2.2 Structural characterization
The crystal structure of these powder samples was characterized by using a Bruker D8 Advance X-ray diffractometer fitted with Cu-Kα (λ = 0.1541 nm) radiation source with a scan rate of 0.3 per min. Images of the surface morphology and particle size of the powder samples were captured using a scanning electron microscope (SEM, Carl ZEISS Sigma VP-03-67). High-resolution transmission electron microscopy (HR-TEM) images were recorded using a JEOL 1400 system. PHI 5000 Scanning ESCA Microprobe was used to examine the chemical state of the samples by X-ray photoelectron spectroscopy (XPS) analysis using A 100 μm diameter monochromatic Al Kα (1486.6 eV) X-ray beam at a pressure of 9.3 × 10−10 Torr. The samples were sputter-etched using Ar+ with energy of 2 kV and 2 µA. A low energy Ar + ion gun and low energy neutralizer electron gun were used to minimize charging on the surface. The binding energy calibration was done by using the high energy peak of Cu 2p3 at 932.62 eV and the low energy peak of Au 4f7 at 83.96 eV. The retard linearity was set to keep the difference between these two peaks constant at 848.66 eV. The work function of the analyzer was set to 3.7 eV for the Ag3d5 peak to be at 368.27 ± 0.1 eV N2 adsorption-desorption isotherms and Brunauer-Emmett-Teller (BET) surface area studies were performed using a Micromeritics TRISTAR II (USA) surface area analyser. The samples were degassed at 150°C for 3 h. The BET surface area, pore size and pore volume were measured using nitrogen at 77 K.
2.3 Gas sensors fabrication and measurement
To fabricate the WO3-based gas sensors (WO3-HNO3, WO3-H2SO4 and WO3-HCl), each powder sample was mixed with ethanol and sonicated. The resulting WO3 solution was drop-casted onto alumina substrate screen-printed with platinum electrodes. The sensing layer of the fabricated WO3-sensor were allowed to dry overnight at room temperature. The sensors were placed, simultaneously, in an airtight chamber with electrical and gas feeds for sensing measurement to be performed. The KS026K16 (KENOSISTEC model, Italy) gas testing system at University of Zululand, was used to measure the gas sensing performance of the fabricated sensors. The first WO3 sensor device (WO3-HNO3) was placed inside the climatic gas testing chamber of the Kenosistec system. First, the dry air was introduced into chamber for the sensor to attain equilibrium, while a bias voltage of 5 V was applied across the sensors’ terminals. The humidity was maintained at 0.2 %RH before H2S target gas was allowed into the chamber. After the initially conditions were set, the WO3 sensor devices were operated at various temperatures (25°C, 75°C, 125°C, 175°C and 225°C) during H2S detection at different concentrations. It was observed that the three WO3-based sensor devices, prepared using different acids, have the optimal operating temperature of 125°C towards H2S. WO3 synthesized using HCl (WO3-HCl) exhibited the highest sensor response compared to the WO3-HNO3, and WO3-H2SO4 based sensors. The responses of the sensors were calculated, using Eq. 1.1, for a reducing gas. Ia and Ig are the currents when the gas sensor device is exposed to air and the target gas respectively.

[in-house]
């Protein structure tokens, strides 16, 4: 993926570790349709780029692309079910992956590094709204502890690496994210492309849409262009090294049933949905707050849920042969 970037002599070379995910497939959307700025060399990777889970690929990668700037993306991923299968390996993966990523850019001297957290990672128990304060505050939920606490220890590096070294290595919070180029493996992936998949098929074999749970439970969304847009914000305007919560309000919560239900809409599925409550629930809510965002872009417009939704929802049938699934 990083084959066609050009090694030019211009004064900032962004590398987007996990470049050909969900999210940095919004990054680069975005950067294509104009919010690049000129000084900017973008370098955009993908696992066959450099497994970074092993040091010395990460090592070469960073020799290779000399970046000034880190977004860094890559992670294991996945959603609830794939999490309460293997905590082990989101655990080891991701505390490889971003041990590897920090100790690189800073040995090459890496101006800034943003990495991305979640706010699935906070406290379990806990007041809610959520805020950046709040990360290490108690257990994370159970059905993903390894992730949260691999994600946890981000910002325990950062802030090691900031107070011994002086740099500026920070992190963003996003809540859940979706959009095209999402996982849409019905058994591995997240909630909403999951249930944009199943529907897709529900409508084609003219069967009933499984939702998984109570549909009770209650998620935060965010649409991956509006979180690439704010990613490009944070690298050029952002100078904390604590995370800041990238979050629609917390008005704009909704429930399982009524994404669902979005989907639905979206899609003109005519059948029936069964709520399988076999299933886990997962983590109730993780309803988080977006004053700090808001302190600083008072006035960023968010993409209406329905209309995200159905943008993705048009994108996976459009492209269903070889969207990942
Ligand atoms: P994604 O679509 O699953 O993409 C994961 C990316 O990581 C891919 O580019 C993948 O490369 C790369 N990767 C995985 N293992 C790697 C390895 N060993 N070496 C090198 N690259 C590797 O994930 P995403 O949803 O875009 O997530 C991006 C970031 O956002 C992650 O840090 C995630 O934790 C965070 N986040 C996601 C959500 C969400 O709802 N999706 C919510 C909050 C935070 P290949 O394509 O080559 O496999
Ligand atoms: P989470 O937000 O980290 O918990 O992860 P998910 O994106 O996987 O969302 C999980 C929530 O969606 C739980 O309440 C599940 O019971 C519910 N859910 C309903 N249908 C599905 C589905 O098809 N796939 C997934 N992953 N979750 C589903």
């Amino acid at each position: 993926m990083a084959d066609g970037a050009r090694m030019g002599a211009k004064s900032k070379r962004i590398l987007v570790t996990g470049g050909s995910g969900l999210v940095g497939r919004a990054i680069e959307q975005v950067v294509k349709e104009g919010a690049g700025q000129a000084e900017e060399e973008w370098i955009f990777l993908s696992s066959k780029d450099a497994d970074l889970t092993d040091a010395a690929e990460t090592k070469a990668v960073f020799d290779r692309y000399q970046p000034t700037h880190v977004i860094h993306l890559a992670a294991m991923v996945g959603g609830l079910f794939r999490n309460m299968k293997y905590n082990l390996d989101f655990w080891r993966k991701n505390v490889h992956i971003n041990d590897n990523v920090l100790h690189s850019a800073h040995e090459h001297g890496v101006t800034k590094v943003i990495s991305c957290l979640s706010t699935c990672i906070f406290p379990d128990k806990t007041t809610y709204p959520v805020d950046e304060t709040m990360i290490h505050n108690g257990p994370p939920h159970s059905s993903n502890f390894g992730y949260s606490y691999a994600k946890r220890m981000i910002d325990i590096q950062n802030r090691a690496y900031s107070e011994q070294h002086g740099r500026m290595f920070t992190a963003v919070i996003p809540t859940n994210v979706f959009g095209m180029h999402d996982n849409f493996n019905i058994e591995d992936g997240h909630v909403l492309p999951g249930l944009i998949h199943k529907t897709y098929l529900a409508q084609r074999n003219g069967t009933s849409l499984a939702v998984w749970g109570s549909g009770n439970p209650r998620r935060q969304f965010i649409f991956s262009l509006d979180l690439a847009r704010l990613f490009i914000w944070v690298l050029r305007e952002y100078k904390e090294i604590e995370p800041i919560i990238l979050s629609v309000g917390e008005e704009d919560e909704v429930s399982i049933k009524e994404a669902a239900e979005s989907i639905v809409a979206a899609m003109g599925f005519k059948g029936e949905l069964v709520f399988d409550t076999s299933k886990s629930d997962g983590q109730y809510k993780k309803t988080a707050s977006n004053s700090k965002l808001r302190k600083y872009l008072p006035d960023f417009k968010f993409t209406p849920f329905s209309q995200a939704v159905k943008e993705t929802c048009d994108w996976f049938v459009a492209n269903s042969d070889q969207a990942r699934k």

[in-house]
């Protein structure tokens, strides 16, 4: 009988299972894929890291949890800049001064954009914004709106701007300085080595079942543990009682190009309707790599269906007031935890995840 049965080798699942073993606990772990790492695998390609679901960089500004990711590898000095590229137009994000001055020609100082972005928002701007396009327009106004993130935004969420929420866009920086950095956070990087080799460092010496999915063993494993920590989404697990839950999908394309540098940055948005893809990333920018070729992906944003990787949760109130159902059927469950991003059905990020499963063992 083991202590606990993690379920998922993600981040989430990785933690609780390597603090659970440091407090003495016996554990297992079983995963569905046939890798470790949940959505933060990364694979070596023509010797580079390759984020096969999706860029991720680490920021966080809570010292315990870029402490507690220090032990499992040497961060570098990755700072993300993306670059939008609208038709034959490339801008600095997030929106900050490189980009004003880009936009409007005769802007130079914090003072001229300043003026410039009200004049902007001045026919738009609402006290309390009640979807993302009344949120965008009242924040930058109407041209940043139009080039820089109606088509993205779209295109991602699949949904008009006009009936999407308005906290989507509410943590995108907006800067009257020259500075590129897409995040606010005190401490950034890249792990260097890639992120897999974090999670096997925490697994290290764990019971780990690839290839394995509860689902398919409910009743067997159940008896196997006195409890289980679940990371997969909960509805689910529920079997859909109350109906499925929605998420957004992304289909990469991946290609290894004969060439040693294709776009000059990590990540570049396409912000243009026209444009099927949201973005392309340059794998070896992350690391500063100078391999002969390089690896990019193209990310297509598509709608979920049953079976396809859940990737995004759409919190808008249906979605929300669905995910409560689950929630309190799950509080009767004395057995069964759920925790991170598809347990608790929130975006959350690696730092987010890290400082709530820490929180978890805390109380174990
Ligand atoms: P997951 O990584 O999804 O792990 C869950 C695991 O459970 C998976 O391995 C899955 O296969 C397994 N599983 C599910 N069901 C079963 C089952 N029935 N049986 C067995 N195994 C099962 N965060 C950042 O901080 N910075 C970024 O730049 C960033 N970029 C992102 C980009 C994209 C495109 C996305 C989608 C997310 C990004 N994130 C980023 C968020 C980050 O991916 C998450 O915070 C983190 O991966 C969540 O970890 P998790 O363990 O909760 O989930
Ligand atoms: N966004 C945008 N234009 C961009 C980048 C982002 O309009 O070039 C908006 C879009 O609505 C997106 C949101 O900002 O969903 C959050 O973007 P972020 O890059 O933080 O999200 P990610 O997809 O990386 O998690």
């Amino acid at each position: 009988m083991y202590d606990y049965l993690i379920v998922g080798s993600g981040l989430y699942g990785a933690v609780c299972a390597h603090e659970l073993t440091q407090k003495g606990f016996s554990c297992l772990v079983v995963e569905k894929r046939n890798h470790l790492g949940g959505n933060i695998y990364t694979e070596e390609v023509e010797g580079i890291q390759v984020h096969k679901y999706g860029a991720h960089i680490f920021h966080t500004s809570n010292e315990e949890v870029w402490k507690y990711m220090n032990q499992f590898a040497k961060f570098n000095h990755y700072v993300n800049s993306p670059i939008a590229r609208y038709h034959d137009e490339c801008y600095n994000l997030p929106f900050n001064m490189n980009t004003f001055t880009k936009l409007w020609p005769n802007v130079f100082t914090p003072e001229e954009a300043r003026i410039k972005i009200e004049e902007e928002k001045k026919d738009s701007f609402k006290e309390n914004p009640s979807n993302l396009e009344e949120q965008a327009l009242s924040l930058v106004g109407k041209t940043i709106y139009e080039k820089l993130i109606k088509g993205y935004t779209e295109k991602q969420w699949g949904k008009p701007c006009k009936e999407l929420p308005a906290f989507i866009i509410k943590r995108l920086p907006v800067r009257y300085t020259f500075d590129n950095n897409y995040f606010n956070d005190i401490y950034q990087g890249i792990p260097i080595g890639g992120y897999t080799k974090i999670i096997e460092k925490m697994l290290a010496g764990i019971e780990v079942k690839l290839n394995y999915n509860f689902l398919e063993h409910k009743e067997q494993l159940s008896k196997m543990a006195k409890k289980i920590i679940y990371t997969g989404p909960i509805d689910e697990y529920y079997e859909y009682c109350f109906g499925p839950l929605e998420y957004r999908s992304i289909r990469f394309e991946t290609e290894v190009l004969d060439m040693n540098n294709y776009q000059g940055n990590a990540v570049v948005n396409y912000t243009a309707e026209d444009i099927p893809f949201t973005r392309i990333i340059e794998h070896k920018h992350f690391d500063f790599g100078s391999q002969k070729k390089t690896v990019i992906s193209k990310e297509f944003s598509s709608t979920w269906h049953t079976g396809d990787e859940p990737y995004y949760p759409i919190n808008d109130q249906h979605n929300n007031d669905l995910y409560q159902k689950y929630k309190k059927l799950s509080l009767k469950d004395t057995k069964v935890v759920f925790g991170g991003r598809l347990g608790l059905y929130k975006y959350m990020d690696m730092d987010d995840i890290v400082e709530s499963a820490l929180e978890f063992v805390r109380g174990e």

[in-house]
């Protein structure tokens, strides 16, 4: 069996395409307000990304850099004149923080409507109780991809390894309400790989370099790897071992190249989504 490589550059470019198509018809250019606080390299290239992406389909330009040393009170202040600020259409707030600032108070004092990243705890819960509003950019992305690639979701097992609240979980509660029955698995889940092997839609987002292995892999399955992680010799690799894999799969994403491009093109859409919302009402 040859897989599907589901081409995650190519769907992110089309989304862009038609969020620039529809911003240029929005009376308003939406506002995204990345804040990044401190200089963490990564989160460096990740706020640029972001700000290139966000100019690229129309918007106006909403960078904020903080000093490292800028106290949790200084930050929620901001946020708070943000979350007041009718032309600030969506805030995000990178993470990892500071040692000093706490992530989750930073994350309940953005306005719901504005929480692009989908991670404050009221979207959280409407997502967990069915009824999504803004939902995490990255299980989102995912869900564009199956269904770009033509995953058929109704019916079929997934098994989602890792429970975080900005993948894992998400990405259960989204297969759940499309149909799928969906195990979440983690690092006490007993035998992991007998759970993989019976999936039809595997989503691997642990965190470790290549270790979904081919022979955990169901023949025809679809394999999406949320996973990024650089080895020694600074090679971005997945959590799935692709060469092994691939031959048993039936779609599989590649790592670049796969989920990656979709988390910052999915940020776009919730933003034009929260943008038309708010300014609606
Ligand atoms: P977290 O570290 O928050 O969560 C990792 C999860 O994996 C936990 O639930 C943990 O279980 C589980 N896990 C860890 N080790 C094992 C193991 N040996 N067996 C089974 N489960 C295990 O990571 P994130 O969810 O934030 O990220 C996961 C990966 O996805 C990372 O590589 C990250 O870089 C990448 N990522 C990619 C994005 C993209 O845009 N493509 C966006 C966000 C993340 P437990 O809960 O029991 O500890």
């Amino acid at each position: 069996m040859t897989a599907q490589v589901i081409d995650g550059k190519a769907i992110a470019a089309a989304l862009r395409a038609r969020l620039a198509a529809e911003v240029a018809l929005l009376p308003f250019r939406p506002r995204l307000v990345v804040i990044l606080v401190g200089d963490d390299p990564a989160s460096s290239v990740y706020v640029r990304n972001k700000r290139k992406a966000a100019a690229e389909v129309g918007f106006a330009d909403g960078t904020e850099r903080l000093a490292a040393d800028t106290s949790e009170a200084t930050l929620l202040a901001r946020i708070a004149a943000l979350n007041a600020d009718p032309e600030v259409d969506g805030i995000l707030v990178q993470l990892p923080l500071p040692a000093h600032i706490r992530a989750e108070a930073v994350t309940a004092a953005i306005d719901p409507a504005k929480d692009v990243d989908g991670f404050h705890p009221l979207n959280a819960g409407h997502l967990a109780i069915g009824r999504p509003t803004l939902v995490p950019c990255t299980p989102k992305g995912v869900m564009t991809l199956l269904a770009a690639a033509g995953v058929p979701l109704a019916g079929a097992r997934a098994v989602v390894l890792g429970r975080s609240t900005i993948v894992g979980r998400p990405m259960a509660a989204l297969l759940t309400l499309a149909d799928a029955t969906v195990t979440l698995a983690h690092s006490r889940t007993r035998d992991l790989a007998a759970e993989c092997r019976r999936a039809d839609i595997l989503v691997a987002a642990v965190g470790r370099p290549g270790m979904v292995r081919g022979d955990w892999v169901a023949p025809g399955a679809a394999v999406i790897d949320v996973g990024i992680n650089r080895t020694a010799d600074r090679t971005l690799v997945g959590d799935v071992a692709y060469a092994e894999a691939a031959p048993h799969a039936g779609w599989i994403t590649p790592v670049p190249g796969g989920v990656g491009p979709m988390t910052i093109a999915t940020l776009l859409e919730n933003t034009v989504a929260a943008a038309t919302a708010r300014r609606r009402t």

The response and recovery times of the sensors were also determined. The response time of a gas sensor is the time taken to attain 90% of its maximum current when exposed to a target gas. The recovery time is the time taken to regain 90% of the initial current when the target gas is stopped. WO3-based gas sensor devices were also exposed to various concentrations of CO2, H2, LPG, NH3 and CH4, to ascertain the selectivity and sensitivity of the sensors.
3 Results and discussion
3.1 Structural and morphological characteristics of WO3 sensors
Figure 1 shows X-ray diffraction patterns of as-synthesized WO3-HNO3, WO3-H2SO4 and WO3-HCl samples represented with strong and sharp diffraction peaks indicating good crystalline nature. The samples exhibited highly crystalline diffraction patterns that corresponds to the monoclinic phase of WO3 according to the JCPDS card no. 89–4476, with the miller indices (002), (020), (200), (120), (112), (022), (202), (222), (004), (040), (140) and (420) (Vilic and Llobet, 2016; Karaduman Er et al., 2022).